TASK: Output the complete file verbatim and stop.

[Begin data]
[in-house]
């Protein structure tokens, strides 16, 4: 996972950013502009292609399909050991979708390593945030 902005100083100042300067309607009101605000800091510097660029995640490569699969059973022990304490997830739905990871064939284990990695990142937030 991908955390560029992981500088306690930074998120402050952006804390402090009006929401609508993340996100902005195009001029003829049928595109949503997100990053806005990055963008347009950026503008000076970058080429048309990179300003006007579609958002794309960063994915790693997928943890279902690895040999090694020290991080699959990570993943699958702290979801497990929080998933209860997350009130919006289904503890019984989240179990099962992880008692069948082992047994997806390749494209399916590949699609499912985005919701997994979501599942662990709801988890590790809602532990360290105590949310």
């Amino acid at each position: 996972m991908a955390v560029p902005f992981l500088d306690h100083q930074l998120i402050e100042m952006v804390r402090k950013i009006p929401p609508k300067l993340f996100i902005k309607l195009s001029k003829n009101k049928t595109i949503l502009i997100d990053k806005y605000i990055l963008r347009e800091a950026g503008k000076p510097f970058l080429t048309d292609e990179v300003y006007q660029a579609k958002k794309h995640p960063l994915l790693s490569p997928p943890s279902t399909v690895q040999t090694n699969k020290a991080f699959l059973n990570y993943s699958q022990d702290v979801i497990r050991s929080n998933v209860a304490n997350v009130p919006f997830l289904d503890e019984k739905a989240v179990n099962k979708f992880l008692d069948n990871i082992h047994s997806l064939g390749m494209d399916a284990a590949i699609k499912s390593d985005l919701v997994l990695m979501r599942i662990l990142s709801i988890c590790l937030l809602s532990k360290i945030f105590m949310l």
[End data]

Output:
[in-house]
């Protein structure tokens, strides 16, 4: 996972950013502009292609399909050991979708390593945030 902005100083100042300067309607009101605000800091510097660029995640490569699969059973022990304490997830739905990871064939284990990695990142937030 991908955390560029992981500088306690930074998120402050952006804390402090009006929401609508993340996100902005195009001029003829049928595109949503997100990053806005990055963008347009950026503008000076970058080429048309990179300003006007579609958002794309960063994915790693997928943890279902690895040999090694020290991080699959990570993943699958702290979801497990929080998933209860997350009130919006289904503890019984989240179990099962992880008692069948082992047994997806390749494209399916590949699609499912985005919701997994979501599942662990709801988890590790809602532990360290105590949310």
């Amino acid at each position: 996972m991908a955390v560029p902005f992981l500088d306690h100083q930074l998120i402050e100042m952006v804390r402090k950013i009006p929401p609508k300067l993340f996100i902005k309607l195009s001029k003829n009101k049928t595109i949503l502009i997100d990053k806005y605000i990055l963008r347009e800091a950026g503008k000076p510097f970058l080429t048309d292609e990179v300003y006007q660029a579609k958002k794309h995640p960063l994915l790693s490569p997928p943890s279902t399909v690895q040999t090694n699969k020290a991080f699959l059973n990570y993943s699958q022990d702290v979801i497990r050991s929080n998933v209860a304490n997350v009130p919006f997830l289904d503890e019984k739905a989240v179990n099962k979708f992880l008692d069948n990871i082992h047994s997806l064939g390749m494209d399916a284990a590949i699609k499912s390593d985005l919701v997994l990695m979501r599942i662990l990142s709801i988890c590790l937030l809602s532990k360290i945030f105590m949310l």